Unlike a RAW file, a JPG file is smaller because the information in the photo is compressed and partially processed in camera before being saved.  Your camera will also automatically apply some features, such as white balance, to the file before saving.  Because the information is compressed, the quality of the actual file is not only smaller, but also contains less information.  With less information at hand, your editing possibilities are much more limited than with a RAW file.  If you want to fill your brain with fun information about JPG files, click HERE.

4 – Exposure Triangle

You will undoubtedly hear this term when you are first starting out in photography.  The Exposure Triangle refers to the Aperture, the Shutter Speed, and the ISO.  These three settings work in unison to give you just the right exposure for your photo:  not too dark and not too light.  If one of the three is changed, one or both of the other will likely need to be changed to compensate.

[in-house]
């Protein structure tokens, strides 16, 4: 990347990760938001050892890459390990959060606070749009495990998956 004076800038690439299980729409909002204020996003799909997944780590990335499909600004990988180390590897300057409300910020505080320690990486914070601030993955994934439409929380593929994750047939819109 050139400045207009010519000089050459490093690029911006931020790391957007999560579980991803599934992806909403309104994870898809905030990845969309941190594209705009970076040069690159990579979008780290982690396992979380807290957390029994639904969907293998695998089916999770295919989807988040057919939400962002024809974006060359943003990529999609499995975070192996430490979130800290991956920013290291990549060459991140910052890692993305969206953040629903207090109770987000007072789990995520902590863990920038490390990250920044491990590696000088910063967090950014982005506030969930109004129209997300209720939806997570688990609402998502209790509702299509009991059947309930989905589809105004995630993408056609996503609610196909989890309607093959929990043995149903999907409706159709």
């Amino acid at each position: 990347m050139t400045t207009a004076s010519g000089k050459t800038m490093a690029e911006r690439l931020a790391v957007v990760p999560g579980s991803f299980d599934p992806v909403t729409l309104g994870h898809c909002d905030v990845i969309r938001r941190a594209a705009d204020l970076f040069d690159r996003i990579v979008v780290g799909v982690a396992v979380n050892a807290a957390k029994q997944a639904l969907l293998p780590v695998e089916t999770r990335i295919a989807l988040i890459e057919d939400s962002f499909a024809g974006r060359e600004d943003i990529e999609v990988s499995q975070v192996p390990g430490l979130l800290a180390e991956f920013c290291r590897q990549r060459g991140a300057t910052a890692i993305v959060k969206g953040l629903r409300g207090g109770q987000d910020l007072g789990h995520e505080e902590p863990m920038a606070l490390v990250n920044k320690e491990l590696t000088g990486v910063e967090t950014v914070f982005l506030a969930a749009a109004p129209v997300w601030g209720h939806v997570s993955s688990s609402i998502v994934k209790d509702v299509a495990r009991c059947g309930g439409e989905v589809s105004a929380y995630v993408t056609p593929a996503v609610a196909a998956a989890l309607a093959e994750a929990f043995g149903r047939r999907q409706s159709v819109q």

5 – Aperture

This term refers to the diameter amount that the lens on your camera will open.  Think of it like the pupil of your eye, the bigger the opening, the more light that comes into the camera and hits the sensor.  Aperture is controlled completely within the lens, not the camera body.

Of course, you probably already know that different settings call for different amounts of light in order to produce the correct exposure for your photo.  There are a couple of bonus terms that you will want to remember when you’re talking about Aperture:  When you want to let more light in, you want your aperture to be open wider.  When you want less light, then you want a narrower aperture.